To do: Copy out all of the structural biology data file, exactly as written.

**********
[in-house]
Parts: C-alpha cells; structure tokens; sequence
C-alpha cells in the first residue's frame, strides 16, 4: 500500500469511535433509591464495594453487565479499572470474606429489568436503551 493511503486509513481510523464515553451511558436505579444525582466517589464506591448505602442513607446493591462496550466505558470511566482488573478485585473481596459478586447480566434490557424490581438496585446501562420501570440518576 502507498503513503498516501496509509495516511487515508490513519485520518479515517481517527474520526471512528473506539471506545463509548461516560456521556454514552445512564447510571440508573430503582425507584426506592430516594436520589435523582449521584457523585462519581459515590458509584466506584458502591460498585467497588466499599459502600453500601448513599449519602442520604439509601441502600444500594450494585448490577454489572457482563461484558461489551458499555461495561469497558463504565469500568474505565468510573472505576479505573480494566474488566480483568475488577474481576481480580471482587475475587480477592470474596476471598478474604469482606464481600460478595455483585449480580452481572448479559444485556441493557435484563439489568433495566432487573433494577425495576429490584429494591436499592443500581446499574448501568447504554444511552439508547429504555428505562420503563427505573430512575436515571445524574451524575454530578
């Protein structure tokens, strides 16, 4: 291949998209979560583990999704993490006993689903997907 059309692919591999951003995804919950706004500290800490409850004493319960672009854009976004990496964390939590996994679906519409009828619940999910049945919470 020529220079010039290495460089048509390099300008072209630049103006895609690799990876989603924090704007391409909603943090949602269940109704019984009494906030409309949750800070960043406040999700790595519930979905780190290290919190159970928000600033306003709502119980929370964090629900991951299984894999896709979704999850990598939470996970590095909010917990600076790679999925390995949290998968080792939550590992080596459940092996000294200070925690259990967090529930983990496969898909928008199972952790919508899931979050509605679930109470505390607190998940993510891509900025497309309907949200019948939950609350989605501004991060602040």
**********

[in-house]
Parts: C-alpha cells; structure tokens; sequence
C-alpha cells in the first residue's frame, strides 16, 4: 500500500469511535433509591464495594453487565479499572470474606429489568436503551 493511503486509513481510523464515553451511558436505579444525582466517589464506591448505602442513607446493591462496550466505558470511566482488573478485585473481596459478586447480566434490557424490581438496585446501562420501570440518576 502507498503513503498516501496509509495516511487515508490513519485520518479515517481517527474520526471512528473506539471506545463509548461516560456521556454514552445512564447510571440508573430503582425507584426506592430516594436520589435523582449521584457523585462519581459515590458509584466506584458502591460498585467497588466499599459502600453500601448513599449519602442520604439509601441502600444500594450494585448490577454489572457482563461484558461489551458499555461495561469497558463504565469500568474505565468510573472505576479505573480494566474488566480483568475488577474481576481480580471482587475475587480477592470474596476471598478474604469482606464481600460478595455483585449480580452481572448479559444485556441493557435484563439489568433495566432487573433494577425495576429490584429494591436499592443500581446499574448501568447504554444511552439508547429504555428505562420503563427505573430512575436515571445524574451524575454530578
């Protein structure tokens, strides 16, 4: 291949998209979560583990999704993490006993689903997907 059309692919591999951003995804919950706004500290800490409850004493319960672009854009976004990496964390939590996994679906519409009828619940999910049945919470 020529220079010039290495460089048509390099300008072209630049103006895609690799990876989603924090704007391409909603943090949602269940109704019984009494906030409309949750800070960043406040999700790595519930979905780190290290919190159970928000600033306003709502119980929370964090629900991951299984894999896709979704999850990598939470996970590095909010917990600076790679999925390995949290998968080792939550590992080596459940092996000294200070925690259990967090529930983990496969898909928008199972952790919508899931979050509605679930109470505390607190998940993510891509900025497309309907949200019948939950609350989605501004991060602040």